Sunday, October 30, 2005

Stupid or dishonest?

I remember reading a Mad Magazine when I was a kid, in which one feature had a wife complaining to her husband: "You always say everything of yours is better. Can't you, just this once, name something of mine that you think is better?"

He stops and thinks for a moment, and then finally says: "Well, you have better in-laws than I do."

In approximately that spirit, if I had to praise David Brooks's column in the Sunday Times, I would say: "He can't possibly be that stupid, so he must be dishonest instead." Dishonest in the sense of spinning and making what he must realize are preposterous and phony arguments.

To his mind, Fitzgerald has found one rotten apple, Libby, while somehow affirming that everyone else in the Bush Administration is honest. Fitz has supposedly proven that "there is no cancer on this Presidency." (An actual quote.)

And anyone who thinks there are other crimes, or that there was any sort of cover-up, other than by Libby, is exhibiting what Richard Hofstadter called "the paranoid style in American politics." Witch-hunts, anti-Masonic agitation, McCarthyism, etc. Nice touch with the Hofstadter, by the way. Brooks, as a supposed "intellectual," is showing that he remembers some of the stuff he read in college.

Thus, it would be rampant and indeed clinical paranioa, in Brooks' stated view, to think that Cheney might have discussed outing Plame or had any idea about what Libby was doing.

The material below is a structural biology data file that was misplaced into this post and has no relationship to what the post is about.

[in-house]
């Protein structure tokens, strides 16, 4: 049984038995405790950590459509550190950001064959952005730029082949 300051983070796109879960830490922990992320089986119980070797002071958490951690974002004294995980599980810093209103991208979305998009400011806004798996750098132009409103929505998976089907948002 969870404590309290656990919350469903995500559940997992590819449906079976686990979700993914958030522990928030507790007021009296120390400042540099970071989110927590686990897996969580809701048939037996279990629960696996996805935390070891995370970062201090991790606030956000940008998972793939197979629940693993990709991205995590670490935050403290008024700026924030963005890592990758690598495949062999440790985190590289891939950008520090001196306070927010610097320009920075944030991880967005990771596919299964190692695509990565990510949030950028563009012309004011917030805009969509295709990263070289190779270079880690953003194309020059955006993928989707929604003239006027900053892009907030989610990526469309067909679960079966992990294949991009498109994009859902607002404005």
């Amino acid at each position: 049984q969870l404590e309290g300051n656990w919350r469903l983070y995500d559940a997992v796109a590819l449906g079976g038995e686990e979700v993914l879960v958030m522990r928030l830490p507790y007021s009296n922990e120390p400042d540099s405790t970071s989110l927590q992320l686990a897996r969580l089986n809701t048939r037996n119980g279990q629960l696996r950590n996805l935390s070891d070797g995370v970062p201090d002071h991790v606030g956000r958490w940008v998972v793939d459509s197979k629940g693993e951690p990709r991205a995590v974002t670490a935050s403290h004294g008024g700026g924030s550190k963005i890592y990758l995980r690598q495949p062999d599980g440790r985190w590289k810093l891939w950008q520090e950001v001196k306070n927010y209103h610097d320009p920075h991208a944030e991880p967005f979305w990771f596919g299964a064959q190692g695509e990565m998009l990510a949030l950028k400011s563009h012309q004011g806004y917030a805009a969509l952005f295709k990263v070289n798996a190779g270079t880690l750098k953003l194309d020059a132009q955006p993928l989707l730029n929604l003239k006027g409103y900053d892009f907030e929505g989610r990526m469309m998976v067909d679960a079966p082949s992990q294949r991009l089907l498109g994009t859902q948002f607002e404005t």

When you insult your readers' intelligence as Brooks is doing, you are showing that you are either phenomenally stupid or else dishonest. A writer's first obligation should be to the readers, to level with them rather than pursue unstated agendas such as hacking and flacking for your side. Brooks fails this test, no less than Judy Miller in her own special way as an "investigative" reporter, unless he verges on being unable to tie his own shoes. I choose the more charitable interpretation (or is it?).

No need to argue facts, probabilities, reasonable interpretations, etc. if you can simply label all views other than the radically myopic (Libby did everything alone) as "paranoid."

Brooks would be a good 8th grade debater, with silly, transparent tactics like this. But he does not belong on the pages of a major newspaper, even one so compromised as the Times.

UPDATE: Trent Lott asserts that the Bush Administration has serious problems and must address them. I guess, by Brooks' dim lights, he must be "paranoid" too.


Anonymous said...

I appreciate that the Times tries to have conservative voices among their columnists, but I do wish they'd picked someone better, like Steve Chapman from from the Chicago Tribune. I often disagree with him, but generally find his positions well considered and challenging.

Mark Witte

Daniel Shaviro said...

Yes, absolutely - in a sense I hate to see my own rantings on these matters, because until 2002 I had been pretty balanced between the parties for 20 years. There certainly are sensible conservative voices (I have praised Bruce Bartlett a number of times), but so many seem to have sold out to the centralized dictation.

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